In May 2012, the United States Court of Appeals for the Ninth Circuit broke new constitutional ground in Marsh v. County of San Diego when it held that the constitutional right to privacy encompasses "the power to control images of a dead family member." This article provides an overview of Marsh. It then discusses the historical common law right to familial privacy over death images. In addition, it explores both judicial and legislative recognition of the Internet's power as a force in the battle to preserve privacy. Next, it illustrates how these twin forces-the preexisting common law right to familial privacy over death images and the Internet-led to the finding in Marsh of a constitutional privacy right that protects a seemingly far different right from those previously recognized such as contraception, abortion, and consensual sex acts.
The article analyzes the potential implications stemming from the new familial privacy right over death images recognized in Marsh. It goes on to explore tension between the constitutional right to privacy over images of death and the First Amendment. Finally, the article calls on the U.S. Supreme Court to affirm this new privacy right, but to qualify it with certain exemptions for First Amendment purposes.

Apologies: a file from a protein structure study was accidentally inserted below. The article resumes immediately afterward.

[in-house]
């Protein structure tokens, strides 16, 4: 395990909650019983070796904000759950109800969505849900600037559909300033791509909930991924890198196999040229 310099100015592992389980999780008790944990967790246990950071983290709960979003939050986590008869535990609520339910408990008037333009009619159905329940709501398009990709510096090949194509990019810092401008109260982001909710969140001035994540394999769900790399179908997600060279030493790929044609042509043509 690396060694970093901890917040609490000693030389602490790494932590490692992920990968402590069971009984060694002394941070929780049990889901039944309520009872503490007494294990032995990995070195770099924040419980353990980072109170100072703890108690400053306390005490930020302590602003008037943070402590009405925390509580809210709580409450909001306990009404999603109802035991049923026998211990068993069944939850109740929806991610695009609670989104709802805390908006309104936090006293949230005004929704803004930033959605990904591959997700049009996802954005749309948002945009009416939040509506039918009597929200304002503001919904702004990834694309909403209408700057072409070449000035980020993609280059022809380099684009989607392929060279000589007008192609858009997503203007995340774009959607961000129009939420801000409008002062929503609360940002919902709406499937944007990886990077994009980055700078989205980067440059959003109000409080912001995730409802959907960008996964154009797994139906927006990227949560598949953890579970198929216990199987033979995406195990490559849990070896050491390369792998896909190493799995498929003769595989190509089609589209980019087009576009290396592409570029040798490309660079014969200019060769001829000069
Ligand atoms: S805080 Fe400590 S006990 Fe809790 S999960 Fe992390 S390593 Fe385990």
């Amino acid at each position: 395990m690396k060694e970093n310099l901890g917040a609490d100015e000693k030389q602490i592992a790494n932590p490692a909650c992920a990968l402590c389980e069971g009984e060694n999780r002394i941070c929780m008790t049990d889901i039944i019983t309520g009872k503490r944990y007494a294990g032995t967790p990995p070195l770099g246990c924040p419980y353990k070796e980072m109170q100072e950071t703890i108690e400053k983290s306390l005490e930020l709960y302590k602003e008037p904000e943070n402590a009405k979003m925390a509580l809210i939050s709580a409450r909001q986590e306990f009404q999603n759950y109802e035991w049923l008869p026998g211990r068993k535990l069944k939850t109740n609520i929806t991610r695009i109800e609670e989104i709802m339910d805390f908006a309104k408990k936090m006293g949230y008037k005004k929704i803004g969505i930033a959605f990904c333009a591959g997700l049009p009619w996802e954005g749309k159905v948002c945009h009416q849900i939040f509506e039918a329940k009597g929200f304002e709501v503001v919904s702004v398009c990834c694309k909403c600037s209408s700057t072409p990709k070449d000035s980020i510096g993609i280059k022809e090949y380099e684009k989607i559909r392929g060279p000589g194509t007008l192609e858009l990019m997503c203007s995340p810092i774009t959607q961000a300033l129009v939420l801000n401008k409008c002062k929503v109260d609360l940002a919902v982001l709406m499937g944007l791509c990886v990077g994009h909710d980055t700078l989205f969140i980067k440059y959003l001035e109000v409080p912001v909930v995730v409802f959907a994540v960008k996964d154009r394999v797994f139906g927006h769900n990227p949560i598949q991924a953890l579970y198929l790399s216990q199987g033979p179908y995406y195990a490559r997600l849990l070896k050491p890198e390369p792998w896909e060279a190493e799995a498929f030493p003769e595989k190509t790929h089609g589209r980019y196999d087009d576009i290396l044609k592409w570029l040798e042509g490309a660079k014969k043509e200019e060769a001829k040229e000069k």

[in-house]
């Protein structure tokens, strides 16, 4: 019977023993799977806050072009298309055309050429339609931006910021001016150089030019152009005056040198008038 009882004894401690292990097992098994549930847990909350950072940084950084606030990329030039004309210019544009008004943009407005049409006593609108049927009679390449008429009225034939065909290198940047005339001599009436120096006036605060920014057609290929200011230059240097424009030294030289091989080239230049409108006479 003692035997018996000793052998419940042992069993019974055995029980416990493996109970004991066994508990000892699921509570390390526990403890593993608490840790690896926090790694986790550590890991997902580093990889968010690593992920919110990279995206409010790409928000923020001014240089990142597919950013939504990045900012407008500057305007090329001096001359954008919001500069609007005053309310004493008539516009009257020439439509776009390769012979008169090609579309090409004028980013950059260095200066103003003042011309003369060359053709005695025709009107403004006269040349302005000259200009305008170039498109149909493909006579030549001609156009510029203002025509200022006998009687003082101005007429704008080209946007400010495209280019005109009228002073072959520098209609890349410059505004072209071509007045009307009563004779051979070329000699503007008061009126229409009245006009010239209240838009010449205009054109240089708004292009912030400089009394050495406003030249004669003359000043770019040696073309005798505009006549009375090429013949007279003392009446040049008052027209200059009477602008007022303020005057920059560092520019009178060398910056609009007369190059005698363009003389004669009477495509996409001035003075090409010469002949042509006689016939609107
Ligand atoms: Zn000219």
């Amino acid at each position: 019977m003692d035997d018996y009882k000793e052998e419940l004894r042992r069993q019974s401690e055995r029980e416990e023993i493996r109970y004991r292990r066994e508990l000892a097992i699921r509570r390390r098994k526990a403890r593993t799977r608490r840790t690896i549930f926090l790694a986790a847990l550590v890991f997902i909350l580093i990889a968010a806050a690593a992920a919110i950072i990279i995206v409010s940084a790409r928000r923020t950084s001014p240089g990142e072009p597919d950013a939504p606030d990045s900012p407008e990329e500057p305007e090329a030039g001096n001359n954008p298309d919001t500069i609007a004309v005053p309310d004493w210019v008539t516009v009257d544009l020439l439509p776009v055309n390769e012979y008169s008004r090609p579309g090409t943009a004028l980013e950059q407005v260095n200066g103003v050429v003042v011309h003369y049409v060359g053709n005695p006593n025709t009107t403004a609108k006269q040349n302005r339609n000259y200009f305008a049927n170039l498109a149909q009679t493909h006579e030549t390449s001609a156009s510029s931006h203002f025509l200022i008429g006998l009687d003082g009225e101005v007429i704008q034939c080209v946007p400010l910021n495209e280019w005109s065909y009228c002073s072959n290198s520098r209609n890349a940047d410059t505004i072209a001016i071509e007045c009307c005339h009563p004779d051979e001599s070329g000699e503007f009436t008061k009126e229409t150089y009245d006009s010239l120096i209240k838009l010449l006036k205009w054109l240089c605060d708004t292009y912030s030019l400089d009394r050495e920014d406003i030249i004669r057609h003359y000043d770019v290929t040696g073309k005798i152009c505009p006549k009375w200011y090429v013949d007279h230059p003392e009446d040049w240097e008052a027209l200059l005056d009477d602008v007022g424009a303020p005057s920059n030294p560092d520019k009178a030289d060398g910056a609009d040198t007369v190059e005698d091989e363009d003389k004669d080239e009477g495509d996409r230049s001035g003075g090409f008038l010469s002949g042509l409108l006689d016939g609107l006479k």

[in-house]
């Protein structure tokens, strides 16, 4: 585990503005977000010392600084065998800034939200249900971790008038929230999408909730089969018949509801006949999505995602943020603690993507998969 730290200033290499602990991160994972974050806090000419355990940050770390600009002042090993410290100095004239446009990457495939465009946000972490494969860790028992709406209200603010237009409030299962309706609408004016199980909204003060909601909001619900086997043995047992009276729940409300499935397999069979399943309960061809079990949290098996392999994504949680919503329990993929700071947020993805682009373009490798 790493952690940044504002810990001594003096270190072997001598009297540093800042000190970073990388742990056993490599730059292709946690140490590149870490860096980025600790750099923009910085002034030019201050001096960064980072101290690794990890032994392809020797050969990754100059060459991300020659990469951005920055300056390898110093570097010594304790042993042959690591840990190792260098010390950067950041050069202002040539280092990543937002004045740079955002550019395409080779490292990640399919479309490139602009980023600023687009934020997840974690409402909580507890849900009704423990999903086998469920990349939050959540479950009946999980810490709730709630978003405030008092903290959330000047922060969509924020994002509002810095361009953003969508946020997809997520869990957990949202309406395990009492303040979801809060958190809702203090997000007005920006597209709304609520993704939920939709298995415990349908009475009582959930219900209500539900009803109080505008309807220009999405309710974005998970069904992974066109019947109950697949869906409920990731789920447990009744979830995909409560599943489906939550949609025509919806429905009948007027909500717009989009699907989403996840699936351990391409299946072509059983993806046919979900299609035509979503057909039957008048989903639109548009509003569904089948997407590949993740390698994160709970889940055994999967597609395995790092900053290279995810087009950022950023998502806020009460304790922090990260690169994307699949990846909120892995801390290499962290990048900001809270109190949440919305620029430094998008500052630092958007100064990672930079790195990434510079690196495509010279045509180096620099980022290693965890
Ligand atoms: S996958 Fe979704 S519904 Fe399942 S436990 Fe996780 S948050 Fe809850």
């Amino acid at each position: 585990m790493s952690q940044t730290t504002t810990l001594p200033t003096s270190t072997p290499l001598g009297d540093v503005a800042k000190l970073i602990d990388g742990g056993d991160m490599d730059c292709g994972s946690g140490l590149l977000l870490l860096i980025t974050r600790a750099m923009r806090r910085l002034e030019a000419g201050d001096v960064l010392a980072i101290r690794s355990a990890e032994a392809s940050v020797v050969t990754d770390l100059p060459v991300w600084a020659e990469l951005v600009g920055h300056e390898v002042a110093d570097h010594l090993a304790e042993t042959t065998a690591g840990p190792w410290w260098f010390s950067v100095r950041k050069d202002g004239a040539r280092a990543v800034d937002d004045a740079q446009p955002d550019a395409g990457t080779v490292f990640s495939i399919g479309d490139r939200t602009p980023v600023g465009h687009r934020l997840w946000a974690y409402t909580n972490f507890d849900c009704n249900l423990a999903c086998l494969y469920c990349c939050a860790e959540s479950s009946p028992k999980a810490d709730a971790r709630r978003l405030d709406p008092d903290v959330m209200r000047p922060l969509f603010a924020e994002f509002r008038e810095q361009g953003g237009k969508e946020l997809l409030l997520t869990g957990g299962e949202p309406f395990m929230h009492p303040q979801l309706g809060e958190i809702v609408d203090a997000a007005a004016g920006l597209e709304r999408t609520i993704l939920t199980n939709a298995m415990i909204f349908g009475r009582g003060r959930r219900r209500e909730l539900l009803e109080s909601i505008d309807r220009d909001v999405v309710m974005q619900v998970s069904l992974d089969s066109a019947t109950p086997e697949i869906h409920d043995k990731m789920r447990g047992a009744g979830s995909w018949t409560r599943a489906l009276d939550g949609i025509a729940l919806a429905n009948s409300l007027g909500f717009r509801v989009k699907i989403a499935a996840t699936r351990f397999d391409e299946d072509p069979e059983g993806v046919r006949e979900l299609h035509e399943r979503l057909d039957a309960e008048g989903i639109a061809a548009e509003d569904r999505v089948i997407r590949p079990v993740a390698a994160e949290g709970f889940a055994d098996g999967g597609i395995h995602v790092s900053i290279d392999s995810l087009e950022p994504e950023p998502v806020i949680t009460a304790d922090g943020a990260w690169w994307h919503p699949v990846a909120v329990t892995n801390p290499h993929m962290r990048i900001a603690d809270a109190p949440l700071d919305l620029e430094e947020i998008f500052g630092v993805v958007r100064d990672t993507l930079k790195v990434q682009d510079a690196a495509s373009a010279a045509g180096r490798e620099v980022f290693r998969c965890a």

A Familial Privacy Right over Death Images: Critiquing the Internet-Propelled Emergence of a Nascent Constitutional Right That Preserves Happy Memories and Emotions,
40 Hastings Bus L.J. 475
Available at: https://repository.uchastings.edu/hastings_constitutional_law_quaterly/vol40/iss3/1